Of Boys and Men, Male Objectification

Here at No More Page 3 we talk a lot about objectification, sexual objectification in particular and the societal effects of this.
Sexual objectification in the media is hugely gender-biased, 95% of it according to a study on changes to Rolling Stone magazine, being of women.

We need only pay attention for a moment to adverts, billboards, newspapers, magazines, music videos etc. etc. and we see image upon image of half naked females, sometimes whole, sometimes divided into parts; sometimes human, sometimes mimicking objects. Everywhere we look, women’s bodies are being used to sell things and decorate things and…well….generally remind us all that women are first and foremost decorative sexual objects for men’s pleasure.
With this in mind, for some of us there is a natural snort and a tendency to say “Ha!” at any mention of objectification of men in the media and to be fair there is good reason for that.

Male objectification is by no means as prolific as objectification of women, it is rarely, if ever, as sexual and it doesn’t come with the weight of hundreds of years of oppression or the knowledge of the threat of violence (sexual or otherwise) that comes from reducing women to something other than human.

Just in terms of our campaign, clearly there is no male page 3 equivalent, yet No More Page 3 supporters are all too often reminded by those objecting to the cause, of features such as the diet coke man or “torso of the week”. With this in mind, it is hardly surprising that many of us react with annoyance at yet another attempt to say “what about the menz”.
However, if we take just a small step back, if we use the analytical view of the world facilitated by our feminist awakenings. If we step for a moment into the shoes of young men, we can begin to see that whilst there is nowhere near as much of it and the effects may be somewhat different, there is in fact a real problem in terms of the way men are presented in some media.

I went to the cinema a year ago with my partner to see the latest James Bond. I found the film good in places but also profoundly disturbing in terms of the throw-away way it treated the focal female character. She had no bodily integrity and her life and sexuality were stamped on in an instant. Another thing however that I found annoying throughout the film was the shot upon shot of a ripple-abbed Daniel Craig who was never, it seemed, in possession of a shirt. Whilst he looked very nice and I have never thought myself to be in any way a prude, it just seemed massively gratuitous. James Bond had to be hard, emotionless, constantly half-naked and buff and I found it a distraction and unnecessary.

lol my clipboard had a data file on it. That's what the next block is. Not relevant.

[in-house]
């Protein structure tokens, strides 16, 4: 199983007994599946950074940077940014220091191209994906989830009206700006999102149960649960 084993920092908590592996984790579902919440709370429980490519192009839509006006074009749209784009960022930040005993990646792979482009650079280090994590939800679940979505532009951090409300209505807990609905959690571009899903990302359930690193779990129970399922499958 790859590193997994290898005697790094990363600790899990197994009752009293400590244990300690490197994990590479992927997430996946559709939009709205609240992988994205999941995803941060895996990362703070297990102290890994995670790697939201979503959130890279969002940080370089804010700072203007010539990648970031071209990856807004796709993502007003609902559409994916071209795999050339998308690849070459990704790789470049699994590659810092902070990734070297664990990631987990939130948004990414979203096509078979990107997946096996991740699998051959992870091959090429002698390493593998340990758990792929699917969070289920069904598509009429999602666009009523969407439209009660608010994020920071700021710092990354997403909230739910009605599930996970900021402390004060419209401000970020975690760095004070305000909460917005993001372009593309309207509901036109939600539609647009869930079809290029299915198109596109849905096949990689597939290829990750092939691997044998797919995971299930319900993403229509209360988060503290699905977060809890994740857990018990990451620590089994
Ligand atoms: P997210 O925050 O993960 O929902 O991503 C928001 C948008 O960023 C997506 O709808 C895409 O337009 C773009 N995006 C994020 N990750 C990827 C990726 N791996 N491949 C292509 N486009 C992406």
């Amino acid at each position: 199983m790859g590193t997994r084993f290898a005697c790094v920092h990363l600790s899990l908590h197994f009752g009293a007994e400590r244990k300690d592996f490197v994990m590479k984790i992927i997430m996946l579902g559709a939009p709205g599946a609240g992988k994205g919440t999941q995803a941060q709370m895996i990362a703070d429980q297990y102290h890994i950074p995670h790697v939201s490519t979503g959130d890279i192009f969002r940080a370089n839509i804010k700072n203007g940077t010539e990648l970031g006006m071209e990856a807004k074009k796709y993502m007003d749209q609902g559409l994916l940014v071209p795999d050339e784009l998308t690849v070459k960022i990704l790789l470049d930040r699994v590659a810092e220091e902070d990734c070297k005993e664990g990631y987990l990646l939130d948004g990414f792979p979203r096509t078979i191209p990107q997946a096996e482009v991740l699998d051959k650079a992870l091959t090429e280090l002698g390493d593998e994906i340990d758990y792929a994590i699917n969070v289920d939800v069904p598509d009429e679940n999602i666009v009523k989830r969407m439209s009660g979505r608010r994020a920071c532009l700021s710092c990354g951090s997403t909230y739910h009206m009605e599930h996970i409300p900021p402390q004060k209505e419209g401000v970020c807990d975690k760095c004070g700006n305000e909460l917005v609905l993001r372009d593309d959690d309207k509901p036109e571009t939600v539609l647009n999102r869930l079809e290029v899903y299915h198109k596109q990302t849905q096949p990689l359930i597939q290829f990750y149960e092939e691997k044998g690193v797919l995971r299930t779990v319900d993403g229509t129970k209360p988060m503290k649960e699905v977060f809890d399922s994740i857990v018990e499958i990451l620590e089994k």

The issue is one of stereotypes – for every 10 women presented as passive and infantilised there will be a ripple- torsoed man looking macho, aggressive and ready for action. For every pinned down woman looking like she is about to be a victim of sexual violence there will be 2-4 men looking ready to act upon that woman in an aggressive manner. (See e.g. Dolce and Gabanna advert here *Trigger warning*)

The passive, vulnerable, child-like, ‘ready to be taken advantage of’ and certainly rarely in any way powerful female is matched, if perhaps to a smaller degree, with images of men looking angry, aggressive, active, none-thinking and rarely sensitive or gentle. We talk a lot about the effect these stereotypical images have on both boys’ and girls’ views of women’s roles but what do the men in these pictures teach boys about what they should aspire to be and how to behave? With all of these images, what is projected is an idealised body type that is going to be difficult, if not impossible, for most of us to achieve.